2. If you delve into the founding fathers and what they had to say then, yes, our legal system is based on the Judeo-Christian culture.

    “The general principles upon which the Fathers achieved independence were the general principles of Christianity.” – John Adams

    “It is impossible to rightly govern the world without God and the Bible.” – George Washington

    This not only effected our independence but all throughout the early stages of our country’s development. Certainly Judeo-Christian principles are the same in many cases and similar enough in others that you could attribute our legal system and system of government to being influenced by other legal or moral codes but it’s fairly obvious when you take the statements of the founding fathers in general that they relied very heavily on Judeo-Christian thought.

  3. To get back to the point…I’m not saying that we are a “Christian nation” in that we’ve ever declared that in some legal sense but just that, generally-speaking, that’s what’s permeated our culture.

  4. Again, as I stated at the beginning of my comment–the difference here is de facto vs de jure. There was never any legal encoding of Christian doctrine. To the extent that Christianity played a part in the creation of the legal foundations of the nation they are/were completely compatible with later immigrants from other faiths–which implies a de facto Christian nation with a de jure pluralistic bias. There are towns in Michigan with no black people in them but if a black person were to show up they would be free and treatd equally under the law. Those towns are de facto white, but de jure racially tolerant.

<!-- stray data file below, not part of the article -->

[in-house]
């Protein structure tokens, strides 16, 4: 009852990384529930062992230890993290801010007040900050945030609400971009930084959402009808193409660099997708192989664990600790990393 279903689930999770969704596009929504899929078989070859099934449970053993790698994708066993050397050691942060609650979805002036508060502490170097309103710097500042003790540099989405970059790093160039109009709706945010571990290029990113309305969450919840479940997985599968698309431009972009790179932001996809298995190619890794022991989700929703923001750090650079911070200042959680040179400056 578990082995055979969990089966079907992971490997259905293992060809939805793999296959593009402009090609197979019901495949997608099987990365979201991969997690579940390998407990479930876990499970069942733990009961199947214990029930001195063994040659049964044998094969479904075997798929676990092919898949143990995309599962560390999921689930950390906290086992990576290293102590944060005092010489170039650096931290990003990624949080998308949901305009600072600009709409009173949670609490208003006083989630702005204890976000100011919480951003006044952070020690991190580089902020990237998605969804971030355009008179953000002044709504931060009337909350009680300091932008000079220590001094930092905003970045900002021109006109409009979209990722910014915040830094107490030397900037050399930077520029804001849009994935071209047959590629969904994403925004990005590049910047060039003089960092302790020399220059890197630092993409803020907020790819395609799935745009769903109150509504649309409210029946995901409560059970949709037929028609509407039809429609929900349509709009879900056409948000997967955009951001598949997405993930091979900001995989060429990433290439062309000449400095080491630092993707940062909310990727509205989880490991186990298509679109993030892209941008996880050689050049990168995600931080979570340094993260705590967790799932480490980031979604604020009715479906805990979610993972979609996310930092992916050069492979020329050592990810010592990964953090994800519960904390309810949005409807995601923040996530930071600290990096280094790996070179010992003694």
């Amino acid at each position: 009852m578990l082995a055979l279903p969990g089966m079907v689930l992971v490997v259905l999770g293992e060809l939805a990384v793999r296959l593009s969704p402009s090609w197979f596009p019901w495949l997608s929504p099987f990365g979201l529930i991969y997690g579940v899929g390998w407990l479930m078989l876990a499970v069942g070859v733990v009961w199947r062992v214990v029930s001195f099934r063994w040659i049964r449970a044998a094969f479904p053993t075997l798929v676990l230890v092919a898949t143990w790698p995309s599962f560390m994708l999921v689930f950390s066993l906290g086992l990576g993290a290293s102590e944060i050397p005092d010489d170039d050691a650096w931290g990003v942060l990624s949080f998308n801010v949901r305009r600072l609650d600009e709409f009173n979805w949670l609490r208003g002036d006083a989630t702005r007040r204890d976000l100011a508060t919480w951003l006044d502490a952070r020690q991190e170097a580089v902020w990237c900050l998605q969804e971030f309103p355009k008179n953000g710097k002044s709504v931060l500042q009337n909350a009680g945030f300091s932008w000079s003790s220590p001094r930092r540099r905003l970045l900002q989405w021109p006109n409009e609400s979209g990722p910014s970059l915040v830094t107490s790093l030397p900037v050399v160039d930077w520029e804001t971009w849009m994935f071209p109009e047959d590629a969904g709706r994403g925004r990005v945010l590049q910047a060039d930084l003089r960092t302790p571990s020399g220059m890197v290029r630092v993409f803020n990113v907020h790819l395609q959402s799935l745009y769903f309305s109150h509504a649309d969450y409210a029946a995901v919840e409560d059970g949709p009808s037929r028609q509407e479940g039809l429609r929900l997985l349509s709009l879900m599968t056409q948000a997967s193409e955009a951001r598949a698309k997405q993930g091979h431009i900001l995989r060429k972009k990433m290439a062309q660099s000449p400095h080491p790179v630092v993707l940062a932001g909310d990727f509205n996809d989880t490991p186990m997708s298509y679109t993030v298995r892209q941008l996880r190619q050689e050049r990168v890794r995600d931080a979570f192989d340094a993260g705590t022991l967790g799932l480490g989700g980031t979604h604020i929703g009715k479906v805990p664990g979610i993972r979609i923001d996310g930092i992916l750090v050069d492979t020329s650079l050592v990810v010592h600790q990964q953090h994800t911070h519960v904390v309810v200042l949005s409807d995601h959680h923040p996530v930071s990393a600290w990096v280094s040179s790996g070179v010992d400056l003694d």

And again, in the same way that Christians today will say things like “Well, they _say_ their Christian but since they believe X, they aren’t _really Christian_” many of our founding fathers meant something very different than what we mean when we say that word today. It’s very likely that many people who used the phrase “Christian” in 1780 would not consider Catholics, Calvinists, or Baptists as “Christians” or whatever sect they opposed.

    And that Adams quote above says exactly what I said–the principals are synonymous not necessarily derived. Similarly Kantian ethics is synonymous with Christian ethics but he specifically went out of his way to rebuild the Christian ethic without deriving it from the Bible. And again, similarly, there was much work in 18th Century philosophy to reconstruct Christian ethics from a philosophy of Natural Right–and Jefferson and Madison–the architects of the Constitution were both Natural philosophers of this type. So yes, I have no qualm admitting they are synonymous ethics–but that does not necessarily imply derivation. A couple of out of context quotes–especially knowing a bit more of the religious temper of Franklin, Jefferson et al–are not going to persuade me to admit otherwise. There’s been a movement of late to try to apologize for or ignore Jefferson and Madison’s Deism, but make no mistake, while they claimed their beliefs were “Christian” no Christian today outside a Universalist church would call it so.